May Time Never Turn Us into Strangers

There were a lot of things I loved about Washington D.C.: the crisp edges of all the monuments, the rumble of the metro, the distinct districts and areas, and a general pulse of city life that I’ve missed since leaving London, my one and only love, behind. I was ready to take advantage the moment I arrived. My cousin laughed at me when I showed up with bus schedules, opening times and a full color map of the heart of the city. I had itineraries and things to do. But by far the best part of my trip was the one thing I didn’t plan on.

I made the standard travel announcement on Facebook. DC Bound, I wrote, which led to my cousin and I sitting in Jack Rose, a whiskey bar around 18th street, waiting on a friend I hadn’t seen in six years. Hit me up, his comment said—I hadn’t even known he lived there.

“God, how do I look?” I asked my cousin, a meaty EOD guy sipping his whiskey neat.

We’d spent half the afternoon trekking through the Zoo and then walking back towards U Street. I knew I was sweaty and my hair was a mess. I already ran straight to the bathroom to wash my hands fifty times after swiping what I thought was a mushy leaf from my cousin’s sleeve but turned out to be bird poop. My ankles were killing me, pinched up in my cute brown boots, not tourist shoes by any means. But I had enough practice in London hiking up and down the uneven pavement in heels, I figured I could do DC the same—I could, but it hurt nonetheless.

As I patted at my hair, my cousin looked me over. “You look fine. Like you’ve been outside all day, but then you have.”

“Ugh, not much I can do about it now, I suppose,” I said, taking another sip of my mint julep. I kept watching the windows along the front, keeping an eye out of my friend. Every time someone opened the door, I glanced over at the hostess station. I was so anxious as I wanted to see him first. I wanted a chance to look him over again before he saw me. I’m not sure why, except that time was a long space between us. It had been probably closer to seven years since I’d seen him. I hadn’t even realized so much had gone by until the prospect of seeing him came up. There’s something about the people who knew you when, who throw you back like a personal Delorean, and suddenly something as intangible as the passing of time becomes a measurable moment, inked by levels of nostalgia, proved not by seeing how they have altered without you in their life, but how you have altered since they were in yours. And when my friend was last in my life, I was in many ways still a girl. I just didn’t know it then.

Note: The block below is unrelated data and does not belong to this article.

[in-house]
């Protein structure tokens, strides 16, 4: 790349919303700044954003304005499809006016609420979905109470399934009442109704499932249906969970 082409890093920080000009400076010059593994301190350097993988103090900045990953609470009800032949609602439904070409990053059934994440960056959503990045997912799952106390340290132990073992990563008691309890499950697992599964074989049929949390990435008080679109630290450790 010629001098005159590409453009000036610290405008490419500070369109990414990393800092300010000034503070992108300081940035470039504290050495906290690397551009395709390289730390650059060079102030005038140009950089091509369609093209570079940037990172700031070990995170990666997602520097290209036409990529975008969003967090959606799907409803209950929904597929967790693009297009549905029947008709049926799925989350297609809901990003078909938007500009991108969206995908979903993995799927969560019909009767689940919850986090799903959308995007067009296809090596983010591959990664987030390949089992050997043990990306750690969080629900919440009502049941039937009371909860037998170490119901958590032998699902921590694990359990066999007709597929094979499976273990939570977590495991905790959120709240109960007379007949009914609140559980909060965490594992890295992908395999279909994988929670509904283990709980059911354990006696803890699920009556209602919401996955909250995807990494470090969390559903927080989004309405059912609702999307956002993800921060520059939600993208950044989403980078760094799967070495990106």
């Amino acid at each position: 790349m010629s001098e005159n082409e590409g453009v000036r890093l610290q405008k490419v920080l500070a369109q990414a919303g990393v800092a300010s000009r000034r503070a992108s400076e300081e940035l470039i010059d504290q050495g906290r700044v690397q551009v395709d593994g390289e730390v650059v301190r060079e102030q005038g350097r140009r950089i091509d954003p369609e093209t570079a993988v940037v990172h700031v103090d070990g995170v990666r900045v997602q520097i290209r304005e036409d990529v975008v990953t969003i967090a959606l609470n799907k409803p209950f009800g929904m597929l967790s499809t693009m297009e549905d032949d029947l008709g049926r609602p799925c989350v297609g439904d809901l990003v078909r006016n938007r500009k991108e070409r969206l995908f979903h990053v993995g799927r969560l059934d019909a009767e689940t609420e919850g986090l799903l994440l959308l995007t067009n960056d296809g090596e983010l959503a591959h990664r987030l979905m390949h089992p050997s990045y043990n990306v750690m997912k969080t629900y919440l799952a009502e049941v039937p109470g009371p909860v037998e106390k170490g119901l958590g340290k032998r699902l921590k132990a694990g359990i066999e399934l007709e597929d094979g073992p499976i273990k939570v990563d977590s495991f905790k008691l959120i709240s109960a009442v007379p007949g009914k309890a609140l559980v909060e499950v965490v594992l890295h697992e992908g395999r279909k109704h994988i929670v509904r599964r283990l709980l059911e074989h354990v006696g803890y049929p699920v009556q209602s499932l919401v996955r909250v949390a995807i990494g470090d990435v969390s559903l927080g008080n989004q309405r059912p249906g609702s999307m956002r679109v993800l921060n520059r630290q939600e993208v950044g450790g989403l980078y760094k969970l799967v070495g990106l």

I met JR when I was 19, during the spring of the ’08 Presidential Primaries. He took the seat next me in the back row of Public Affairs Reporting, shamelessly even considering the wellspring of empty chairs. At well over 6 feet, he towered even sitting down, and that was even before I could wrap my head around the hair. It wouldn’t take long to learn that JR’s pride and joy was the black mane that billowed out in tendril waves past his shoulders. It was metal head hair, like Slash from Guns N Roses, but even more well groomed and luscious. And it suited, because JR, at heart, was a metal head, but an intelligent and mannered one. The spark of our friendship was our divisive politics. He was campaigning for Obama. I was of course a Hillary girl. It started in class, and eventually kept it going until we reached the lobby and the door of the journalism building. Every Tuesday and Thursday afternoon, we spent the hour after class usually discussing policies and platforms. I was certain I could convince him of his folly in supporting an untested senator. I never did of course, and he never quite got me to buy into an action-less message of change. It’s impossible to really change someone’s politics.  Instead, politics gave way to the personal and our ferocious banter morphed into friendship. Soon, we walked to his house after class, playing guitar hero, watching TV, until one of us had to go to work.